In talking about money …. “I remember hearing tales about all the Confederate money that people used to stuff in the walls during the Civil War to keep the Yankees from stealing it. Her father told her that his grandfather (Joseph T. Sharp) had a lot of Confederate money at their house, he had seen it all as a child. He also remembered his grandfather sitting on the porch chewing tobacco and spitting it.”

“I loved when Uncle Jim McKinley came to spend time at our house; he was my grandfather’s brother. He usually came and stayed a week and loved to tell us tales. I’d curl up on a quilt nearby and listen, and  sit there all quiet so I could hear everything said.”

“I was out in the yard playing with my flowers tonight (June 19, 2014) but I came in as a big cloud came up. I’d rather take a beating then come inside and clean house. I only want to work in my garden. I need my Steve down here.”

 “When I was in first grade one day I asked Dr. Lewis if he’d take me home when he came to pick up Kendrick to bring home for lunch. I told him that mama had said I could come home – so he took me. I always wanted to go home for lunch too but daddy couldn’t come and get me – he was busy working on the farm. When I got home mama asked me what was I doing home? I told her I wanted to come home. Dr. Lewis took Kendrick back after lunch but I didn’t go back that day.”

“I’ll never forget that teacher you had in the first grade, Mrs. Couey. She used to spank your hand with a ruler. I went in the school and told her that she better not ever spank you again. I told her that I was your mother and if you needed a spanking it would be me – not her. She never touched you again. She said you wouldn’t listen and keep your paper out on your desk and that you liked to sit and look out the window. My mother told her “that’s because she wants to come home.”

 I told mama that McKinley slept in her big girl bed the other night (June 16, 2014) for the first time. Last night she got out of her bed and got her baby and baby carrier and put them in bed with her, then she went to sleep.”

While asking mama about what they did in saving iron during the war, she said…. “During the war Japan was buying scrap iron but my father wouldn’t sell any of his to Japan. There were men coming around who bought it to send over there and daddy would say – “I’m not selling any of mine to them so they can melt it down and use it against us; that’s what they did when they bombed Pearl Harbor.” He would say that he’d rather dig a hole and bury it. They sold all there iron plows then – people were trying to buy them to sell to japan to make bombs with. Some people were excited that they were making extra money, but daddy said they were actually digging their own graves.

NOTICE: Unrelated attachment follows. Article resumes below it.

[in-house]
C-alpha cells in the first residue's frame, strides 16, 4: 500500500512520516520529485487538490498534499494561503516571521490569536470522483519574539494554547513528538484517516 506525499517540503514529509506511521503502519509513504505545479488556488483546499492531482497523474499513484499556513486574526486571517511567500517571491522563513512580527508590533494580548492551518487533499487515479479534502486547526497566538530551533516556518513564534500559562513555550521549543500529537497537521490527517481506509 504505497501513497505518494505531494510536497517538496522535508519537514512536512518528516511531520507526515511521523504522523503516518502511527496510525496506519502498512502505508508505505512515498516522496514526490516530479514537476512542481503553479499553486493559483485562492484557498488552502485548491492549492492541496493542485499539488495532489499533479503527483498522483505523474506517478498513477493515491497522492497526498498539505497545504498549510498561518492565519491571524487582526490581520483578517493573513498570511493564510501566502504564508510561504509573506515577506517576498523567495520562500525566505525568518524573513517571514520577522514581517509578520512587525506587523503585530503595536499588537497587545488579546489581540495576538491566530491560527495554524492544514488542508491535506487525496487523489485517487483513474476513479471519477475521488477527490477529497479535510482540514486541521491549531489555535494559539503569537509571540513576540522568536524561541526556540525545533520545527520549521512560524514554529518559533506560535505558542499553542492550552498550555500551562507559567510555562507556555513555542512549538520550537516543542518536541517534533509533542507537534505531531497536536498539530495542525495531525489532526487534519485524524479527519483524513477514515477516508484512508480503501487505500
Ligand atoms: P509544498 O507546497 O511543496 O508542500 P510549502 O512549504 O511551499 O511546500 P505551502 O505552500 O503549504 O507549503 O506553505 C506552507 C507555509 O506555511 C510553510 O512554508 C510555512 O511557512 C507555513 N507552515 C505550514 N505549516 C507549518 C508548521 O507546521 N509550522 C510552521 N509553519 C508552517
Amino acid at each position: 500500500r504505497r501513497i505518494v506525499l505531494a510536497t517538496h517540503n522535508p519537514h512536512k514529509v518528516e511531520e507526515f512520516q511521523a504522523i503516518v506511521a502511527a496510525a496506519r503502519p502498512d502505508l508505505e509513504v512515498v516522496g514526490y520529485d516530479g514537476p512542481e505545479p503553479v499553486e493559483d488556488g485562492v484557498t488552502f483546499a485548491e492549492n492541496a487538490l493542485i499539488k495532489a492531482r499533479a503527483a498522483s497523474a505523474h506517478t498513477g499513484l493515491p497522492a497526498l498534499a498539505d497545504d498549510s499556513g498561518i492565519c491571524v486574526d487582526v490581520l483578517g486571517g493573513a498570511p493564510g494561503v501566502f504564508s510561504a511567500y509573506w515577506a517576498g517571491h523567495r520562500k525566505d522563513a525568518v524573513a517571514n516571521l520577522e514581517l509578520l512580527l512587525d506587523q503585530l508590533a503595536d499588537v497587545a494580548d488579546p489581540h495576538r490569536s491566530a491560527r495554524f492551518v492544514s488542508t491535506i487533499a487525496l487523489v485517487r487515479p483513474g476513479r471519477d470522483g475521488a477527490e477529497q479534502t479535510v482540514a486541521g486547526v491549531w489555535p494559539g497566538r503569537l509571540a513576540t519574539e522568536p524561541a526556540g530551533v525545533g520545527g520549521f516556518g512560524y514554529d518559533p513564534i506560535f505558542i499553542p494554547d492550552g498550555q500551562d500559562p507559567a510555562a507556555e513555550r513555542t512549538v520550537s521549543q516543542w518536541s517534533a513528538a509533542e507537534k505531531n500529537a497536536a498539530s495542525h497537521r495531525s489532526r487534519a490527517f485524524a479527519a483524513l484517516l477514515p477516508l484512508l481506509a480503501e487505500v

I called mama and told her about McKinley saying “I have a bird in my belly and he’s going to fly away.” McKinley keeps talking about a baby in her belly at school. One teacher there is due any day and McKinley told her that there is a big watermelon in her belly. I told McKinley the other day that I’d take her for pizza, she said no, so I said well Ella likes pizza, so I’ll take her – she said, “but what about me.” She’s so thin with flat abs. Mama said… “When I married, I could take my hands and fit them around my waist – I was really thin.”

Jan. 2015: The subject came up as to what mama wanted when she died… “I want no open casket, I don’t want anyone gawking at me other than you (me) or the family. You can cremate me and spread my ashes partly over the grave of my parents and baby Monica (my sister) and some at the farm. I know daddy is still walking that farm and I’d like to be back there too. Then you can bring some home to Ct. with you.”

When I told mama that Melissa was learning to knit… “I learned to knit on two sticks, I sharpened them to points, and I pretty much taught myself. No one was going to buy me knitting needles.”

Feb. 2015: I wrote a story on mama’s brother Leroy to commemorate his death in Feb. 1944. I asked mama, what did he say when he left for the service, and asked who took him to where he was leaving from. “I was so young, it’s hard to even remember, but somehow I remember him waving and saying “so long” as he left. I guess daddy took him to catch the train, not sure why we all didn’t go, but my mother was probably too upset to go. She cried a lot when he left and all the time later on. On one of only times coming home on leave, I  remember a girl named Lois Brown taking him back to the train station. (I have a postcard Lois sent to my grandparents telling them she took him to the train and he got off ok. I never understood why she sent a postcard telling them this; maybe no phone or a way for her to go see them?

“Once Leroy got to Texas he met a girl named Katherine DeRango, she was the sister-in-law of a friend in his unit; the friend was married to Vergi DeRango, her sister. It wasn’t too long before he married her before shipping out to Belgium.”

To be continued…

© 2015 Jeanne Bryan Insalaco



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One Response to Conversations with Mama: You never know what she will say and more… #24

  1. janene65 says:

    Makes me miss my mama even more.